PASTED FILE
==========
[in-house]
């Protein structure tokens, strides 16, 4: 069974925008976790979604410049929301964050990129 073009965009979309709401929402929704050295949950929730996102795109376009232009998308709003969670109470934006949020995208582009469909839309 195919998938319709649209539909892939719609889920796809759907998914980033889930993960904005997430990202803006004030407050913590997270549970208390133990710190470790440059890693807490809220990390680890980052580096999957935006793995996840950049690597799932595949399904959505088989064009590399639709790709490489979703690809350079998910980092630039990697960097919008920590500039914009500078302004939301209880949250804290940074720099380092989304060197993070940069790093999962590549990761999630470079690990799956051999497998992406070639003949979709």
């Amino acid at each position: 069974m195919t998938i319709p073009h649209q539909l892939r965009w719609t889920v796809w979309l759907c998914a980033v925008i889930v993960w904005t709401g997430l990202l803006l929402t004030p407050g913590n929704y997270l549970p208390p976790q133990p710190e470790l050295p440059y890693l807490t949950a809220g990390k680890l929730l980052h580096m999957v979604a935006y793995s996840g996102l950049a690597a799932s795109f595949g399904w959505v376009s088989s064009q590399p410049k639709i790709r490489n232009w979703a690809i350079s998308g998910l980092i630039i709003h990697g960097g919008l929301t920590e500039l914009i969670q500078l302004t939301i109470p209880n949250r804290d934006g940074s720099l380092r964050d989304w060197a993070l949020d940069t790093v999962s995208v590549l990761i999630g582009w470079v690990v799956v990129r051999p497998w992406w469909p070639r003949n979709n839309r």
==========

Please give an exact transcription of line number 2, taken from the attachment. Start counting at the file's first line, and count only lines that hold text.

């Protein structure tokens, strides 16, 4: 069974925008976790979604410049929301964050990129 073009965009979309709401929402929704050295949950929730996102795109376009232009998308709003969670109470934006949020995208582009469909839309 195919998938319709649209539909892939719609889920796809759907998914980033889930993960904005997430990202803006004030407050913590997270549970208390133990710190470790440059890693807490809220990390680890980052580096999957935006793995996840950049690597799932595949399904959505088989064009590399639709790709490489979703690809350079998910980092630039990697960097919008920590500039914009500078302004939301209880949250804290940074720099380092989304060197993070940069790093999962590549990761999630470079690990799956051999497998992406070639003949979709």